A person living beyond a diagnosis of dementia doesn’t have to give up the activities that they love. Instead, many activities can be adapted to the person’s ability to help them flourish through their journey and keep them connected with family and friends.
There are many benefits to this purposeful and meaningful engagement, such as helping to reduce unmet needs like agitation, distress, under stimulation and aggression. It also allows a person to feel relevant and valued, reminds them of things they used to enjoy doing, takes them back to a time where they felt joy and pleasure and allows them to experience cherished moments throughout their day.
But, how can you implement this engagement after your loved one has been diagnosed with dementia? And what needs to be done when you notice their condition is declining?
You may notice in the early stages of dementia that the person may withdraw from things they previously found purposeful, like reading books, meeting up with friends or going for walks. However, having an open discussion around any concerns and making slight adjustments can make a huge difference.
For example, a large social gathering may be overwhelming, but the person may be able to interact better in a smaller group. Walking is a good option – it has more benefits than just the exercise. You can turn it into a social interaction by arranging walks with one other family member or a friend.
You could also explore activities that used to be meaningful when they were younger, such as painting or gardening. Meanwhile, books can be tricky, because if the person is living with short-term memory loss, they may not be able to remember the story line, and so they may lose interest in what they’re reading. Instead, you could try shorter stories. However, be aware that reading and comprehension can be a challenge for those with dementia.
Overall, it’s important to remain curious about what a person can still do, adapt, adjust and celebrate the moment. However, as the disease progresses, you may want to introduce more repetitive tasks to keep them engaged.
A former office worker might enjoy activities that involve organising, like sorting documents or mail, or making a to-do list. Meanwhile, a former gardener may take pleasure in working in the garden. Or an accountant that kept a diary and loved structure may like to continue writing things down, having checklists and using similar strategies that they used in their work life through their dementia journey.
At times, families may focus on the person’s inability and the things they’re no longer able to do. From my experience, when I meet families they share with me all the things their loved one can’t do anymore, but often, they’re not able to share with me how they adapted or changed the activities so that their loved one can continue to engage.
For example, families will often share that friends have disappeared or no longer contact their loved one living with dementia. This is understandable as socialising with a group of friends can become challenging when multiple conversations are going on in a noisy coffee shop or other busy surrounding.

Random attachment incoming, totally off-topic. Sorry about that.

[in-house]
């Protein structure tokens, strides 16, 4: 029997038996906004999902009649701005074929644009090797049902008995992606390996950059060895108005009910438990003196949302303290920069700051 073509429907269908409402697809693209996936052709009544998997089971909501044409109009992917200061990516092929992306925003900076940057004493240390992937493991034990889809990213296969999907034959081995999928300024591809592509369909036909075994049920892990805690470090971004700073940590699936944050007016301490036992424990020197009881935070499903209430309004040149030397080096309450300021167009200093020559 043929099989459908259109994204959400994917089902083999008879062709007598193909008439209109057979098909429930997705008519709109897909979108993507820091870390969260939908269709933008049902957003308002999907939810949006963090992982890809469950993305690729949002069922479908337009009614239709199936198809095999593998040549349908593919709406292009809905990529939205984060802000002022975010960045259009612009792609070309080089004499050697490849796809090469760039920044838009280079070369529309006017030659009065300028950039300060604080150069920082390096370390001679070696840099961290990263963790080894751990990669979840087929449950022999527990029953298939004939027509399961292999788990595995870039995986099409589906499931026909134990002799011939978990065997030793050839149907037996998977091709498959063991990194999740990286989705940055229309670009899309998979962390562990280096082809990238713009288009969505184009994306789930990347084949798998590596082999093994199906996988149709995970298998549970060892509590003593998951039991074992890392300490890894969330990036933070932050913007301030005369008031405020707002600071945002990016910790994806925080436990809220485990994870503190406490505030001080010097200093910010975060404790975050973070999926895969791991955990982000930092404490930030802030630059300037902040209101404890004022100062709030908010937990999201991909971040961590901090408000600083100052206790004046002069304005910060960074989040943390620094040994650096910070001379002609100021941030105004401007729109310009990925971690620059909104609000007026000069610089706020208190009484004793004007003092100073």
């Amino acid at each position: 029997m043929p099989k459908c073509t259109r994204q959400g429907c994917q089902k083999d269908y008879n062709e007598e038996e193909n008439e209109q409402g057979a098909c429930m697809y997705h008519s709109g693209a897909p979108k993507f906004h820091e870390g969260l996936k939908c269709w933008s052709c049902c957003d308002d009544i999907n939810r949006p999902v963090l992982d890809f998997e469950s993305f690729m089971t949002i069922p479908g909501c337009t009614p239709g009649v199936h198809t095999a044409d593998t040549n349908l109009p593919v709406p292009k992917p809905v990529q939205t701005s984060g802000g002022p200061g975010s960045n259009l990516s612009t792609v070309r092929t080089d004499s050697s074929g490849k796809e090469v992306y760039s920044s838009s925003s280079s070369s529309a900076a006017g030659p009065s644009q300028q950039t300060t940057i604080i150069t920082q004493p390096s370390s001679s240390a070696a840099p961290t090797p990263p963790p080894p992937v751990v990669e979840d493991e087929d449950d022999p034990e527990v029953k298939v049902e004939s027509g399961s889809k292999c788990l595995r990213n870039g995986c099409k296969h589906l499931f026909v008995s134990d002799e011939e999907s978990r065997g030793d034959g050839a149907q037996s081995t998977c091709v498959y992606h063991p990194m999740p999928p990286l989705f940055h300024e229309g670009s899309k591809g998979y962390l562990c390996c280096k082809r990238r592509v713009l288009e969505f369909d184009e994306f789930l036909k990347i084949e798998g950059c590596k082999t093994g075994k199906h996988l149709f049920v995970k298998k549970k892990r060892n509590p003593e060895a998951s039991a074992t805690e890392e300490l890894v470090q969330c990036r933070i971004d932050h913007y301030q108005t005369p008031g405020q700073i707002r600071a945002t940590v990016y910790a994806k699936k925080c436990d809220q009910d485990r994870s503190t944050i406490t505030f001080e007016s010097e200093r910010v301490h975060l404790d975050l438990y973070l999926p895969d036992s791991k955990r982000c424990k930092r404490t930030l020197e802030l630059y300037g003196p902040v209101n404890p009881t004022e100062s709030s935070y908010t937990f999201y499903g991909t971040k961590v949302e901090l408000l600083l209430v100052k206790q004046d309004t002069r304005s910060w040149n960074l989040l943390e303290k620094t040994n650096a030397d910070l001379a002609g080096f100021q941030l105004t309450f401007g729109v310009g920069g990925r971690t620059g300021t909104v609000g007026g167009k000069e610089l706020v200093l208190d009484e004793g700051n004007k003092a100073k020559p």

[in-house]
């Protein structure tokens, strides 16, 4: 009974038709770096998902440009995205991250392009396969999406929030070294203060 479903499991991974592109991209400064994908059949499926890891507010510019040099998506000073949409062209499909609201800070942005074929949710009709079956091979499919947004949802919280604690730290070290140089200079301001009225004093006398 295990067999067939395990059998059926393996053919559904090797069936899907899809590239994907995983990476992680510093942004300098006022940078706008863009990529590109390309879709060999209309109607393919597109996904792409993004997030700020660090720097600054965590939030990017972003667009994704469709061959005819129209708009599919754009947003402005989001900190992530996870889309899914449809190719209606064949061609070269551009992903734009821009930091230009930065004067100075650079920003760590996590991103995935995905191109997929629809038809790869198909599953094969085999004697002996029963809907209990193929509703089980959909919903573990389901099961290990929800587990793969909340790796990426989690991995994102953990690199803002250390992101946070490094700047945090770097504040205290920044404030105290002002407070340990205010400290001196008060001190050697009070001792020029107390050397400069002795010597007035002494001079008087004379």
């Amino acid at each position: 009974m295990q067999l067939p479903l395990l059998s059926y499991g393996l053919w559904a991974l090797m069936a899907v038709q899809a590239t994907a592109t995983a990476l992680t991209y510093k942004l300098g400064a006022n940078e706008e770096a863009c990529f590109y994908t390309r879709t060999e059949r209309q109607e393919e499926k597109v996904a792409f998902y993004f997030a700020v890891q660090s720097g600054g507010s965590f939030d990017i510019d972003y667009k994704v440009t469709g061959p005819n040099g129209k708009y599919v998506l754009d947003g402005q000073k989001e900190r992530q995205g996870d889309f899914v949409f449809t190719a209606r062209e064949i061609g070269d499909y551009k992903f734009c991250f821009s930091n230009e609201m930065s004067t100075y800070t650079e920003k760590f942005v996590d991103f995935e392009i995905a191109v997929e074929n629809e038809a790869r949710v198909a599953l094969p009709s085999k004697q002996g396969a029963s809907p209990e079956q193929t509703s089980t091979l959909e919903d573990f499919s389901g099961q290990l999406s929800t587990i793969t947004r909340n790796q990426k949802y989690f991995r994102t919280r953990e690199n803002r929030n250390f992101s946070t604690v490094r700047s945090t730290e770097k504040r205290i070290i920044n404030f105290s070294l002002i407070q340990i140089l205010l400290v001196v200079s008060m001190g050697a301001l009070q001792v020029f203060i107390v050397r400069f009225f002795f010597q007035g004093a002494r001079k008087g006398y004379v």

However, the person living with dementia needs to remain social – it’s important to who they are. So, adapting that activity to a smaller group of people, or even a one-on-one interaction in a quieter coffee shop or grabbing a take away coffee and going to sit in the park can lead to successful social engagement, which doesn’t compromise or change the person living with dementia.
You should consider if your loved one begins activities without direction and if they initiate discussion. For a person living with dementia, initiating a conversation or an activity can be challenging, however, once supported to start an activity or conversation, they can stay in the moment, engaged and involved.
It’s up to the person engaging them to know when they have reached their limit and when it’s time to move on to the next activity. This moment may differ from day to day, and sometimes hour to hour.
For example, before a meal is a great opportunity to prompt your loved one by saying “are you able to help me set the table?” and then hand them the cutlery. By handing them the cutlery, you’re helping to initiate the activity and then they’ll be able to continue the activity on their own. Try not to focus on the detail of the end result, whether the knives and forks are in the right place, but rather focus on the ability to break down the task and feel relevant and purposeful.
Does he or she get tired quickly or have difficulty seeing, hearing or performing simple movements? As a person’s journey progresses with dementia, their brain changes. There will be changes to their sight and hearing, but in a different way. They may see a pen, but forget that it’s used for writing. You may ask them a question, but their answer doesn’t relate to that question. The changes are not necessarily related a deterioration in their vision or hearing, but rather processing and understanding what it is they’re seeing and hearing.
Caregivers may find that they have more success with certain activities at specific times of day, for example, concentration may be better in the morning. At Group Homes Australia, the mornings in our homes are often filled with high energy activities and a buzz throughout the home, like going for walks, gardening, baking and going out to coffee shops.
Whereas the afternoons are a time where we might watch a movie, listen to music, cook dinner, and get a nice hand and head. The purpose of the difference of high energy activities in the morning and low energy activities in the afternoon allows for the residents to exert energy in the morning and start winding down towards the evening. Having had a full day of different types of stimulation helps the residents to feel fulfilled and ready for a full night sleep.